REDUCE Your Tedious Gardening Tasks by Taking Your Potted Plants Outdoors
Spending hours planting…
weeding and feeding outdoor flowers and greenery feels like punishment to many people.
If you’re one to run away from the tedious tasks of gardening, there is good news.
You can enjoy the lush beauty of a garden without having to strain your green thumb.
Simply transfer your indoor plants to the great outdoors, and you will cut your gardening chores in half.
Choose the Best Varieties
Some potted plants do better than others in an outdoor environment.
Make your selections based on where the pots will rest.
Sun-loving plants include marigolds, lavender, petunias, zinnias and geraniums.
For areas that get partial shade, choose bleeding hearts, ferns, begonias, English ivy or ageratum.
Impatiens, fuchsia, hostas and begonias can thrive in full shade.
Vegetables and herbs that do well in containers include radishes, tomatoes, Swiss chard, basil, oregano, parsley, dill and thyme.
Most vegetables need to be in soil that drains well and is rich in nutrients.
For growing vegetables that climb, such as tomatoes, use deep pots.
Herbs are ideal for outdoor placement because they do not require much upkeep.
You can easily create a small herb garden in a window box or table crock.
Transfer Your Plants with Style
When bringing indoor plants outside, you can do more than just plop your terra cotta pots in a corner.
Use your plants to design an entirely new look for your yard.
One of the easiest ways to transform a yard is to build walls and pathways.
Instead of using slow-growing privacy shrubs, line up large planters filled with vibrant, verdant greenery such as gardenias or philodendra.
You can create a private, enchanted feel with virtually any oversized plant.
To construct your own secret garden, place climbers in one or two areas of your yard.
Build a trellis near each pot, and insert a stake into the dirt temporarily.
Once the plants begin to travel up the wall or trellis, you can remove the stake.
Some of the best climbers are Russian ivy, bougainvillea, devil’s ivy and climbing hydrangea.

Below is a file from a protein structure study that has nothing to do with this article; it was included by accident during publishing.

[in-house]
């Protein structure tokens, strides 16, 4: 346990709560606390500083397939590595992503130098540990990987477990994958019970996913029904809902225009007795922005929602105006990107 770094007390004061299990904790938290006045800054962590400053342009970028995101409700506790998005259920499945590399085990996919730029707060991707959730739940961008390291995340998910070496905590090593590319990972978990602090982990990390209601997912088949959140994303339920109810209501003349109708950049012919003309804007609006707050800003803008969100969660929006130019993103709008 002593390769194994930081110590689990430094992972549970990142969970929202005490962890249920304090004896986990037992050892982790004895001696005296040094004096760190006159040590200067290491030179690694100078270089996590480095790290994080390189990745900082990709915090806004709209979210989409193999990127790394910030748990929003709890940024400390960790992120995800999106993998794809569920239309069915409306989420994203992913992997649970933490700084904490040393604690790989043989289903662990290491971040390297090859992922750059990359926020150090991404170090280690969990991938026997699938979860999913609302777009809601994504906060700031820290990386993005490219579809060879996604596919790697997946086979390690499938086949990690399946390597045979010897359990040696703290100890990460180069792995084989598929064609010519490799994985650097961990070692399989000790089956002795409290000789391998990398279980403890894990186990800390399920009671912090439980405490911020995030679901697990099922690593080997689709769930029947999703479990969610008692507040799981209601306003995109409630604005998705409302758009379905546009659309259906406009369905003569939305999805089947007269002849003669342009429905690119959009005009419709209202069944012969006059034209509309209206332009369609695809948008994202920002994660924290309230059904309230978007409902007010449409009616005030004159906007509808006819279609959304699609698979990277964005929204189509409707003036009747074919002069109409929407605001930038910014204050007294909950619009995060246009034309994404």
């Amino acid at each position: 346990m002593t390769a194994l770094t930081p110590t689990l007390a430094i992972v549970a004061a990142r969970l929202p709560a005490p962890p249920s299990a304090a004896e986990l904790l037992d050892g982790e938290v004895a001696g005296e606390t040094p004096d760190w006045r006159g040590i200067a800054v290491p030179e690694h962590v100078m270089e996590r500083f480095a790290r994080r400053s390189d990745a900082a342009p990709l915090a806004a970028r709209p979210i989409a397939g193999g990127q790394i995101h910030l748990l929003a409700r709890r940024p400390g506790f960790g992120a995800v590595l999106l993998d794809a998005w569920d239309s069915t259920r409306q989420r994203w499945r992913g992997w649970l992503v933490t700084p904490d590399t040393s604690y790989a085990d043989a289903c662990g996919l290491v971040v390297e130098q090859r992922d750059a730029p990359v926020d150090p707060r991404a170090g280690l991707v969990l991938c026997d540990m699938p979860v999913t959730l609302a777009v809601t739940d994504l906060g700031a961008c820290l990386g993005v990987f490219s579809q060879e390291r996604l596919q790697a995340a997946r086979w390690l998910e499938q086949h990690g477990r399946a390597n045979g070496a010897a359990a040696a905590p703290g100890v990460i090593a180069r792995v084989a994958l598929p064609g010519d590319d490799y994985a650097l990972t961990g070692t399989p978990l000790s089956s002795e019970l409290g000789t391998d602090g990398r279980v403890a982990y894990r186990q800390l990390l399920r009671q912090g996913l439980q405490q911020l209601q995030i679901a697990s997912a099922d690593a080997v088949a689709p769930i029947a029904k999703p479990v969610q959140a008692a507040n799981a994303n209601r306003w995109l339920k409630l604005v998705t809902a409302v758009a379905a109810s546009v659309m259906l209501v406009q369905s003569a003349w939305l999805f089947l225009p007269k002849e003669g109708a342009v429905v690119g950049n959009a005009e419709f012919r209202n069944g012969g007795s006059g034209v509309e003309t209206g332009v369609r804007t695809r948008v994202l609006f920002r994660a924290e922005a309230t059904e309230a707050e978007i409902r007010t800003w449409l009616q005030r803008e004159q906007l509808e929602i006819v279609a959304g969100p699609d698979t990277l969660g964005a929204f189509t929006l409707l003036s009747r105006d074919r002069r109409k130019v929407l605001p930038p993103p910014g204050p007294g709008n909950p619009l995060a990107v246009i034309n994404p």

Be careful which creepers you use because many varieties can easily spread out of control.
You can also give your potted plants flair by creating contrast in your outdoor space.
Set square containers on tables or put them between large rocks.
Place curved pots on steps or at the edges of paving stones.
Use an unpredictable variety of shapes and colors for your plants as well.
Combine spiky succulents with tall ferns in order to create an eye-catching contrast in heights and textures.
Get Creative With Your Vessels
Once you decide to let your plants enjoy some fresh air, it’s time to get inspired.
You don’t have to be stuck with those dull plastic or clay tubs you may have settled on for your indoor décor.
Virtually any receptacle would make a good home for a healthy plant.
When searching for new plant holders, make sure you can fill each one with a quality soil.
The container should also allow for proper drainage.
Use your imagination to find the most quirky, striking and memorable holder for your beloved greenery.
An old watering can or child’s wastepaper basket would be a perfect home for a youngster’s favorite plants.
Use a worn-out boot, an outdated hat or an old pocketbook for those flowers you just can’t seem to liven up.
Even an old tire can add a touch of whimsy to an otherwise drab plant.
Keep Your Plants Healthy
Plants that live in containers are generally more stressed than those growing from the ground.
The roots tend to be thirstier, so you will need to water your potted beauties more often than normal.
The more closely packed the roots are, the more water your plants will need.
It’s always best to place plants in the largest vessel possible.
Overcrowding will put stress on the roots and hinder moisture retention.
Because potted plants do not get their nutrients from the earth, you will need to use a high-quality, fluffy, light potting mix.
Using a slow-release fertilizer will ensure the plants absorb the right amount of nutrients.
When the soil begins to shrink, you will need to change it.
Throughout the season, you can add organic matter to the soil to fortify it and improve absorption.
Maintaining potted plants is significantly easier than tending to an entire yard.
With a little ingenuity, you can fill your yard with a creative, colorful palette designed by nature.
You won’t find many restrictions when it comes to vessels, and you can be as imaginative as you want.
Provide enough drainage for water and a sturdy base for the dirt, and your outdoor potted plants will not only be stunning, they will thrive for the entire warm season.